Chapter 4. Distributing a Program

Open source software needs to be distributed. This chapter gives a simple example of how you can upload your files and make it easy for others to download and install your program.


To make it easy for others to obtain the latest version of your program, you give them a recipe. That is all they need. In the recipe you describe how to download the files and compile the program. Here is an example:

1     Origin =
3     :recipe {fetch = $Origin/main.aap}
5     Source = main.c
6              version.c
7     Header = common.h
9     :attr {fetch = $Origin/%file%} $Source $Header
11    :program theprog : $Source

The first line specifies the location where all the files can be found. It is good idea to specify this only once. If you would use the text all over the recipe it is more difficult to read and it would be more work when the URL changes.

Line 3 specifies where this recipe can be obtained. After obtaining this recipe once, it can be updated with a simple command:

    % aap refresh
    Aap: Updating recipe "main.aap"
    Aap: Attempting download of ""
    Aap: Downloaded "" to "/home/mool/.aap/cache/98092140.aap"
    Aap: Copied file from cache: "main.aap"

The messages from Aap are a bit verbose. This is just in case the downloading is very slow, you will have some idea of what is going on.

Lines 5 to 7 define the source files. This is not different from the examples that were used to compile a program, except that we explicitly mention the header file used.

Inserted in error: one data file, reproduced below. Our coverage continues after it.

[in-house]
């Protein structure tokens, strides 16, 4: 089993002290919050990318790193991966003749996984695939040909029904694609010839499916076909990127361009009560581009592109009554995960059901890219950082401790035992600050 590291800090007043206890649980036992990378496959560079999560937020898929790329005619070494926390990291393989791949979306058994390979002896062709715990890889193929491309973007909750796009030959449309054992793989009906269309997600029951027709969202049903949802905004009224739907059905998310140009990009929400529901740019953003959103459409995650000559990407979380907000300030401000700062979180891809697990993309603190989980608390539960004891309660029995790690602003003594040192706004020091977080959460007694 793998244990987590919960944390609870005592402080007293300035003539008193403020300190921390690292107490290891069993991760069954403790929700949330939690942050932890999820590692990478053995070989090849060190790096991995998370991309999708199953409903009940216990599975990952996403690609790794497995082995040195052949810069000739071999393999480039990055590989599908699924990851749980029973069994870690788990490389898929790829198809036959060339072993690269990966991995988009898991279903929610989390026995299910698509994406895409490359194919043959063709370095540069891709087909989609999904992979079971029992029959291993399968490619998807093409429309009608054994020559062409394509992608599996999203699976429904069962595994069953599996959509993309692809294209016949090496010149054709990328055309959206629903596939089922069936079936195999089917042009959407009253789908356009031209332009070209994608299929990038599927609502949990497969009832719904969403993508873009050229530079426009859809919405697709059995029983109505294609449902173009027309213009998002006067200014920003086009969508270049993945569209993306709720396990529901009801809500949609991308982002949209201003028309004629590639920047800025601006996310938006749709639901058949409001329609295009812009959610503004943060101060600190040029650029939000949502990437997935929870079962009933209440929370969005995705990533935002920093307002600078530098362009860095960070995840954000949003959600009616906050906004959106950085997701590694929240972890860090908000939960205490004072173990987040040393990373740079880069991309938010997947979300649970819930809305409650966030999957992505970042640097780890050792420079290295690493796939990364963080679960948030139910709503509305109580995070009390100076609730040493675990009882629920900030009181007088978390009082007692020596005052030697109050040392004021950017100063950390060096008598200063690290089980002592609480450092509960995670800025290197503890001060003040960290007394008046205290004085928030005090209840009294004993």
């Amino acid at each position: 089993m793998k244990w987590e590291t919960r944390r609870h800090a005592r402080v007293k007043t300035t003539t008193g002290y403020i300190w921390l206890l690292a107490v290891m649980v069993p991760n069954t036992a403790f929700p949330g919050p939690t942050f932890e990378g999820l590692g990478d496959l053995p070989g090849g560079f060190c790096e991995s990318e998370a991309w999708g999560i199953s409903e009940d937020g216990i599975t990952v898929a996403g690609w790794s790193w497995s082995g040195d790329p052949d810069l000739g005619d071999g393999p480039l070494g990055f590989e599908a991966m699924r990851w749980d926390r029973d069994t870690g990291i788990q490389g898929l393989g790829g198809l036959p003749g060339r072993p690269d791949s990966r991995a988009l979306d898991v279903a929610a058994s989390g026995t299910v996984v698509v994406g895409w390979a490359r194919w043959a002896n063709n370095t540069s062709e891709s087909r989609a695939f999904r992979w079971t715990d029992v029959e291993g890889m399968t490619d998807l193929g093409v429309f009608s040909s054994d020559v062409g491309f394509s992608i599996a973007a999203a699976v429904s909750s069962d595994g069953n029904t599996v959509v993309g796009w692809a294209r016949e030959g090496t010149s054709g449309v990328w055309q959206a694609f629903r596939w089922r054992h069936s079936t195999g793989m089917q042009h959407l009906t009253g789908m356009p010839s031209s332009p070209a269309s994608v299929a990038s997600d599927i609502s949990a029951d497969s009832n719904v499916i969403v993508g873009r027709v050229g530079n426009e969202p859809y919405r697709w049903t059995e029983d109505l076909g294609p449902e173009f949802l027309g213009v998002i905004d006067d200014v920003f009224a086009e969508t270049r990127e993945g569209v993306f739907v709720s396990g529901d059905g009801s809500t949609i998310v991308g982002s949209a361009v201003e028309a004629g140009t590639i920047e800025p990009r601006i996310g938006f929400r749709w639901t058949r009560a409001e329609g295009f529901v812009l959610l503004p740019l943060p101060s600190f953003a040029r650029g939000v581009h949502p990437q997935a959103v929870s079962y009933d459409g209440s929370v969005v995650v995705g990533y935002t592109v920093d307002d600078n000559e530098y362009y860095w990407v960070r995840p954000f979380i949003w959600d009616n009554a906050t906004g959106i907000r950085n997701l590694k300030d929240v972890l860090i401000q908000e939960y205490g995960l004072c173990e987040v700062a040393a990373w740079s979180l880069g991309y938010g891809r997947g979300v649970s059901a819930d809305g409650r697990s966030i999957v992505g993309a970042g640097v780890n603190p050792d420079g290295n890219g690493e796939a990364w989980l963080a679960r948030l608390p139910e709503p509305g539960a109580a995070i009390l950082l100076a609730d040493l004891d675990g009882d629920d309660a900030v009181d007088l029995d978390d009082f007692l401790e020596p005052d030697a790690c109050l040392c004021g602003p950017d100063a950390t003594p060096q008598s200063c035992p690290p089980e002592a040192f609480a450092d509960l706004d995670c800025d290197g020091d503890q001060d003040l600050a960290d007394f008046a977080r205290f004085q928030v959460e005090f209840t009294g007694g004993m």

Line 9 specifies where the files can be fetched from. This is done by giving the source and header files the fetch attribute. The :attr command does not cause the files to be fetched yet. When a file is used somewhere and it has a fetch attribute, then it is fetched. Thus files that are not used will not be fetched.

A user of your program stores this recipe as main.aap and runs aap without arguments. What will happen is:

  1. Dependencies will be created by the :program command to build "theprog" from main.c and version.c.

  2. The target "theprog" depends on main.c and version.c. Since these files do not exist and they do have a fetch attribute, they are fetched.

  3. The main.c file is inspected for dependencies. It includes the common.h file, which is automatically added to the list of dependencies. Since common.h does not exist and has a fetch attribute, it is fetched as well.

  4. Now that all the files are present they are compiled and linked into "theprog".


You need to upload the files mentioned in the recipe above. This needs to be repeated each time one of the files changes. This is essentially the same as publishing a web site. You will need to upload both the source files and the recipe itself. The {publish} attribute can be used for this. You can add the following two lines to the recipe above in order to upload all the files:

    URL = scp://
    :attr {publish = $URL} $Source $Header main.aap

Now you can use aap publish to upload your source files as well.